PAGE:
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Coppi & Bartali

Mar 10, 2009
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A couple of observations in random order.

Coppi wasn't Ligurian, but Piedmontese. The confusion may arise from many Piedmontese towns having "Ligure" in their names, like Novi Ligure. He was from Castellania though.

Live fast, die young doesn't apply to Fausto only. Both of them lost their brothers in cycling accidents. Fausto's brother Serse was a pro (winning a Paris-Roubaix too ex-aequo with a strange ruling by the jury). He fell in the sprint of the 1951 Giro del Piemonte and died soon after. Gino's younger brother Giulio didn't reach pro status. He was racing the Regional Amateur Championship when descending under heavy rain towards Florence a car struck him. He died in hospital not yet 20 yo, in 1936, about a week after Gino's first Giro success.

Gino may have been taken as an example by the Fascist government, but he spent the war years helping out Jews, cycling back-and-forth transporting faked ID documents hidden in his bicycle.

The Bartali - Coppi rivalry was largely built by the media, starting with that famous 1940 Giro. Then, after the war, the whole of Italy was almost evenly divided into two camps, the Catholics and the Communists, and it was just normal to make them into the champions of the two "parties", Gino the Catholic and Fausto the Sinner (having an extraconiugal affair, the famous Dama Bianca, in those times was a no-no). But in reality they always were good friends - and sincerely admired each other.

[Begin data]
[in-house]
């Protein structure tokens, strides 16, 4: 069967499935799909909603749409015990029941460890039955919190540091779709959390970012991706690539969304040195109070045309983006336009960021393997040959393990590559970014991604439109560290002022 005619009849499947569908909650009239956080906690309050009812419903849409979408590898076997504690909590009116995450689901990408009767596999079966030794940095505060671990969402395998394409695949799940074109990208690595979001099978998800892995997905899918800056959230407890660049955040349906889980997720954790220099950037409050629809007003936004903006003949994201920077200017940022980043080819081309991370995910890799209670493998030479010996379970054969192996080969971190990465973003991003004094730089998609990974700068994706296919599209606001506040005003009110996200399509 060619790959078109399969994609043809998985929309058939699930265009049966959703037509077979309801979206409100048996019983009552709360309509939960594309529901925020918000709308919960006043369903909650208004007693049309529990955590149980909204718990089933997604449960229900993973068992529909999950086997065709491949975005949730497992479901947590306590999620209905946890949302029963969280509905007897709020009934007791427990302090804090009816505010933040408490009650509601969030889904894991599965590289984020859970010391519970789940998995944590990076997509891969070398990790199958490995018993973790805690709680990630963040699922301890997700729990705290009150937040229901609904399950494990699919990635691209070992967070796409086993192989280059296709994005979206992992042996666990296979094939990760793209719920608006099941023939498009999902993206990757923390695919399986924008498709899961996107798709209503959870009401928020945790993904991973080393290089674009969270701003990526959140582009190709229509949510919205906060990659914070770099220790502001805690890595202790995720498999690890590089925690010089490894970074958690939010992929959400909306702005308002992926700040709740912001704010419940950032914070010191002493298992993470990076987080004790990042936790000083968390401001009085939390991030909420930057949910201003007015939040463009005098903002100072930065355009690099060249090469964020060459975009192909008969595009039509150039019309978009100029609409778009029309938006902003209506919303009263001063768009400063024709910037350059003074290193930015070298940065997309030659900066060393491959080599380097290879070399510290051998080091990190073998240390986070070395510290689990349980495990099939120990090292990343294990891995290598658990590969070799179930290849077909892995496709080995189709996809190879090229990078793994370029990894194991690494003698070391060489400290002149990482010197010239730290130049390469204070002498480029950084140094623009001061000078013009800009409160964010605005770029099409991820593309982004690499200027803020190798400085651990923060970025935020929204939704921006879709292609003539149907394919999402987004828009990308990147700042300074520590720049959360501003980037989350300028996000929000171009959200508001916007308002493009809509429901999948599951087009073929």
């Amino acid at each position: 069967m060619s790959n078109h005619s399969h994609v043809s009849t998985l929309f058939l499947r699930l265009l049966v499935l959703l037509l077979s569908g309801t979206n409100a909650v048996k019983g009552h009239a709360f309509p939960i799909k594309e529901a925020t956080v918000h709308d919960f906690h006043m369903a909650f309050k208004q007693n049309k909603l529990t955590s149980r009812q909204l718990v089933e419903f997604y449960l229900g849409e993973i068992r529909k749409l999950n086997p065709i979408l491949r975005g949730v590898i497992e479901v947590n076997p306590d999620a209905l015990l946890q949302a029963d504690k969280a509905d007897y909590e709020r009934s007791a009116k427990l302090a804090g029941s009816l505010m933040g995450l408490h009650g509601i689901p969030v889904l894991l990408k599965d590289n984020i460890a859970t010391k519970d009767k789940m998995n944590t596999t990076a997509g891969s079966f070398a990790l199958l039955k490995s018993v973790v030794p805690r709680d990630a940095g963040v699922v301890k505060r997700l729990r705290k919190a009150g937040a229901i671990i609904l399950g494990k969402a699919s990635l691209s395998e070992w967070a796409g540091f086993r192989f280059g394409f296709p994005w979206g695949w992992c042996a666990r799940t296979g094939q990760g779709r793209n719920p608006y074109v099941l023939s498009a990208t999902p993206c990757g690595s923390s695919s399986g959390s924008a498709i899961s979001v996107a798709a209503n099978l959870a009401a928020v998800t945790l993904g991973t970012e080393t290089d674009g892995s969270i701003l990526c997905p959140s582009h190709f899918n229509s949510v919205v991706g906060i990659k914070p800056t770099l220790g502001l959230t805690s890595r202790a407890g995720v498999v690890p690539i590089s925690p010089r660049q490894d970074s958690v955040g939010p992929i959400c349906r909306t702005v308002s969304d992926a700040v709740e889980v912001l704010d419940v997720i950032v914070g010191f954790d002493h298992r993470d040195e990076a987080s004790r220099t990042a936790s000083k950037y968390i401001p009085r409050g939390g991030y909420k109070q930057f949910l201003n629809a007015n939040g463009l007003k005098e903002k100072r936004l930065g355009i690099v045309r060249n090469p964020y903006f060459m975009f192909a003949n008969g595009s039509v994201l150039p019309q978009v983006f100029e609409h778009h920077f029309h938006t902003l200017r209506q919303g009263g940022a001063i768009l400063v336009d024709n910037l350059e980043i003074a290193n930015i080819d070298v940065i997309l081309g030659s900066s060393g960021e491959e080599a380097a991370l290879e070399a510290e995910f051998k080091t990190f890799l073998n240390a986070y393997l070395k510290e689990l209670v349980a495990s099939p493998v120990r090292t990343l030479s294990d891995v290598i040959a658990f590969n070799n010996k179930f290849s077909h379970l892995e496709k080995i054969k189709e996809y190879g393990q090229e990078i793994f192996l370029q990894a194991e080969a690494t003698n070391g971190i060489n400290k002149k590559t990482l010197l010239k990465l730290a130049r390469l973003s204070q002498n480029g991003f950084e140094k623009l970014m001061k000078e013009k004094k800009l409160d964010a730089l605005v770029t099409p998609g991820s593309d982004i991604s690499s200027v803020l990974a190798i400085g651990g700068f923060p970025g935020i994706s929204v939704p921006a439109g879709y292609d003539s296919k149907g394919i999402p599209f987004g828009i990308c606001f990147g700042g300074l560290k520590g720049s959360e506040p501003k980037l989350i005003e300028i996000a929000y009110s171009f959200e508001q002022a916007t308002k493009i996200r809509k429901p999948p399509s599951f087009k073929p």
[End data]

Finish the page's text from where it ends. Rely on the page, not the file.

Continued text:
This article focused on Coppi more - but don't forget some other time to tell the story of how Bartali saved Italy from the Communist revolution and takeover! (well, maybe not exactly... Anyway a reference to the 1948 Tour and Togliatti's attempted murder).
I can add that this part...

And it's May 19 - on which the 10th stage of this year's Giro d'Italia was held - that was designated by race organiser RCS Sport as a celebration of the day that captured the imagination of the Italian public on that June day. Coppi's stage win in Pinerolo came after conquering five tough mountain passes, most of which were ridden solo, and at the finish he held an advantage of 11 minutes 52 seconds over Bartali.

He climbed the Passo di Rolle, Pordoi and Gardena solo in an attack that encapsulated the spirit of Italian cycling. That mystique was continued by countrymen such as Felice Gimondi and Marco Pantani. On that day in 1949 Coppi's panache had a 'victim': Bartali. Whilst it was Adolfo Leoni who wore the maglia rosa when riders set off from Cuneo, Bartali was Coppi's main rival.

...is not correct. Rolle, Pordoi and Gardena are in the Dolomites. The correct ones is Col de Vars and Col d'Izoard and one more that I don't know (Sestriere or Agnello?).